'Eternal dance floors or The stuffed afterlife party' is an extensive, multi-level artistic project that uses the creation of posthumous stuffed dancing avatars, primarily to evoke the problem of the increasingly radical disappearing of intergenerational solidarity.
The conceptual basis is the state of to-day, where the existing social mechanisms are less and less capable of adequately providing for the elderly, often referred to as the »non-functional« members of the society. As an answer to that we are establishing a situation, progressed to the point of absurd, with physical avatars, lacking any kind of an actual, justifiable purpose to their existence, that are present after a person's death. What is more, they also need to be taken out dancing regularly – i.e. they need to be maintained, because they function according to the logic of the “Tamagotchi principle” (in other words, they go utterly insane, if we do not take good care of them).     
We are talking about a process in which the dancing human body is first replaced by its digital moving image, and then, after death, this digital »embodiment« is once again replaced by an actual body (a stuffed body with a robotic mechanism). We thus invert the usual process of creating an avatar (whereby the actual body is abandoned, and our personality becomes the avatar's content) – as in the existing project this very “abandoned” dimension, i.e. the actual body, becomes an avatar.     
This is the realization of the first stage of the project, including an interactive installation used to record an individual’s dance moves by means of motion-capture technology, and followed by setting up a virtual web environment with dancing digital “embodiments”.   
The interaction begins with “a check-up at the institution for posthumous avatar conversion” where the visitor’s biometric characteristics are measured by means of the EEG and a heart pulse sensor, to establish whether the candidate meets the requirements (the answer naturally always being positive). The results of the testing are represented by electronic music, which the system regularly generates in a Pythagorean sound scale (lambdoma) according to the values from the biometric sensors, and which is being changed into a genetic algorithm, interactively controlled by the visitor’s own music taste. When the visitors are not present, the system will generate and mutate random melodies.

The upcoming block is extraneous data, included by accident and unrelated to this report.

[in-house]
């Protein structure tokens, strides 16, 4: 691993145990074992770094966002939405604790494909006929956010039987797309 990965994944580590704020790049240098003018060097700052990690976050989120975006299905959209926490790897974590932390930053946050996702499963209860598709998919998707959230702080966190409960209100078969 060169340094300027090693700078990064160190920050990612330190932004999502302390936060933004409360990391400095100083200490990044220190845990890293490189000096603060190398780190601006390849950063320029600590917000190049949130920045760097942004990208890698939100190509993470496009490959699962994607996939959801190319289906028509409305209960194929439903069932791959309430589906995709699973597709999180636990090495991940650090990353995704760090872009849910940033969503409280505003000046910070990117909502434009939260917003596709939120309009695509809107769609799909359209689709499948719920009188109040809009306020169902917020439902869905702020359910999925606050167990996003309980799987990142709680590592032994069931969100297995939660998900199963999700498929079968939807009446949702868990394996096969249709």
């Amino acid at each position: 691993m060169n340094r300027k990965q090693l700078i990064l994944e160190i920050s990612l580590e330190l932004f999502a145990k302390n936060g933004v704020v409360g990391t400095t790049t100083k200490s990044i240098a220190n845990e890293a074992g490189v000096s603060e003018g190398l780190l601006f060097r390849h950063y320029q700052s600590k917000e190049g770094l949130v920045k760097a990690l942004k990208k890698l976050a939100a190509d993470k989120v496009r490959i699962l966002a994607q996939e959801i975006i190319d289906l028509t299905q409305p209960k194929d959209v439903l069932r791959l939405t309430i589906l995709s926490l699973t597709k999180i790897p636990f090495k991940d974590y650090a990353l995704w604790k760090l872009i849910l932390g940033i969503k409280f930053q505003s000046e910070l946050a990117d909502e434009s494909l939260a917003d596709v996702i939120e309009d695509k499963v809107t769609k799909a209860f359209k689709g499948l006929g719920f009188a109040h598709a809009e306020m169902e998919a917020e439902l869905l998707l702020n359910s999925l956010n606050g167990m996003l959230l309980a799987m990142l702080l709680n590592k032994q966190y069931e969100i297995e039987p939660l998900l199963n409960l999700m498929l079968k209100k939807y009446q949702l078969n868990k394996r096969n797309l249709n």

As soon as the examination is over, the visitor is able to respond physically – i.e. dance to the recorded music, while the system captures his/her movements and simultaneously visualizes them in the form of a three-dimensional image on the computer screen. The final products are computer files containing biometric and spatial data, which will later be available to the visitors on the project web site, with a user name issued by the system right after the examination.  
The presentation platform is useful both for real time interaction, as well as for motion capture and an access without network connection, editing, rating and sharing with other users.  
The conclusion of the entire project means stuffing and mounting its authors. But this is just the beginning of the project…

Marko Plahuta:

First encounters with computer programming in the eighties – creating visuals with the help of a ZX Spectrum at club K4 in Ljubljana. Prior to that he worked as an active freelance translator for a number of publishers; his work includes translating and localizing Microsoft products. At the brink of the new millennium working as director-counsellor at the mobile operator Mobitel for the distribution of mobile and web platforms, and later as director of Agencija 41 – a new media development company. Since 2007 he works as a usability and search technology specialist. He dedicates his spare time to the programming of interactive systems and visualizations, working with Java, Processing, and Arduino.  

Pina Gabrijan:

Completed her study of cultural studies at the Faculty of Social Sciences, University of Ljubljana, with a paper entitled 'The epistemological anarchism of Paul Feyerabend'. A semi-active freelance journalist in the field of culture, particularly music. Works for the student radio station Radio Študent Ljubljana, the web portal Nova Muska (formerly Muska magazine), and further back for Spekter magazine and Fair, an art and aesthetics magazine from Berlin. She is co-founder and professional manager of Mimoza institute, dealing primarily with the organization of music events. Since 2010 she has worked as program manager of MED music festival at Maribor’s Kibla. Received Robert Bosch Foundation scholarship (2009) and the Goethe Institute scholarship (2012). Unemployed, living under her mother’s roof.




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